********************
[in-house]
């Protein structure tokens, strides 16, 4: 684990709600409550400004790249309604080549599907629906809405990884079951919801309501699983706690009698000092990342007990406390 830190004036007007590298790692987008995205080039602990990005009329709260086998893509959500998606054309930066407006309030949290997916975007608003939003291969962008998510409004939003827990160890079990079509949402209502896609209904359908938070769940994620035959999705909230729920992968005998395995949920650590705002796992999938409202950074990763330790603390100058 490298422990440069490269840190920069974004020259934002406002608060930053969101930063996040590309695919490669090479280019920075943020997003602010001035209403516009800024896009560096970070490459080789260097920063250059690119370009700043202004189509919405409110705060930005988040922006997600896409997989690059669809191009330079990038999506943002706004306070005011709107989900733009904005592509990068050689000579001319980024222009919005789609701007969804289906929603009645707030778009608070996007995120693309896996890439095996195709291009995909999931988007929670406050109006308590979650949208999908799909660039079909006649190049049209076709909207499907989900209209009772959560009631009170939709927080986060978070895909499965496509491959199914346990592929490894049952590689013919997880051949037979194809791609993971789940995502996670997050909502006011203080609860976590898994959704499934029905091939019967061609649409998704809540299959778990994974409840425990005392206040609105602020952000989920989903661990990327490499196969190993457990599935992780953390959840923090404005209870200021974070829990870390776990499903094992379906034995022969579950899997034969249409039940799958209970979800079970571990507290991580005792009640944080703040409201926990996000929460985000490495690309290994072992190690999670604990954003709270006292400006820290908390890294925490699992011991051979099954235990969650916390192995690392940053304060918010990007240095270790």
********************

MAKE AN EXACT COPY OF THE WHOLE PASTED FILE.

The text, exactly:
[in-house]
């Protein structure tokens, strides 16, 4: 684990709600409550400004790249309604080549599907629906809405990884079951919801309501699983706690009698000092990342007990406390 830190004036007007590298790692987008995205080039602990990005009329709260086998893509959500998606054309930066407006309030949290997916975007608003939003291969962008998510409004939003827990160890079990079509949402209502896609209904359908938070769940994620035959999705909230729920992968005998395995949920650590705002796992999938409202950074990763330790603390100058 490298422990440069490269840190920069974004020259934002406002608060930053969101930063996040590309695919490669090479280019920075943020997003602010001035209403516009800024896009560096970070490459080789260097920063250059690119370009700043202004189509919405409110705060930005988040922006997600896409997989690059669809191009330079990038999506943002706004306070005011709107989900733009904005592509990068050689000579001319980024222009919005789609701007969804289906929603009645707030778009608070996007995120693309896996890439095996195709291009995909999931988007929670406050109006308590979650949208999908799909660039079909006649190049049209076709909207499907989900209209009772959560009631009170939709927080986060978070895909499965496509491959199914346990592929490894049952590689013919997880051949037979194809791609993971789940995502996670997050909502006011203080609860976590898994959704499934029905091939019967061609649409998704809540299959778990994974409840425990005392206040609105602020952000989920989903661990990327490499196969190993457990599935992780953390959840923090404005209870200021974070829990870390776990499903094992379906034995022969579950899997034969249409039940799958209970979800079970571990507290991580005792009640944080703040409201926990996000929460985000490495690309290994072992190690999670604990954003709270006292400006820290908390890294925490699992011991051979099954235990969650916390192995690392940053304060918010990007240095270790």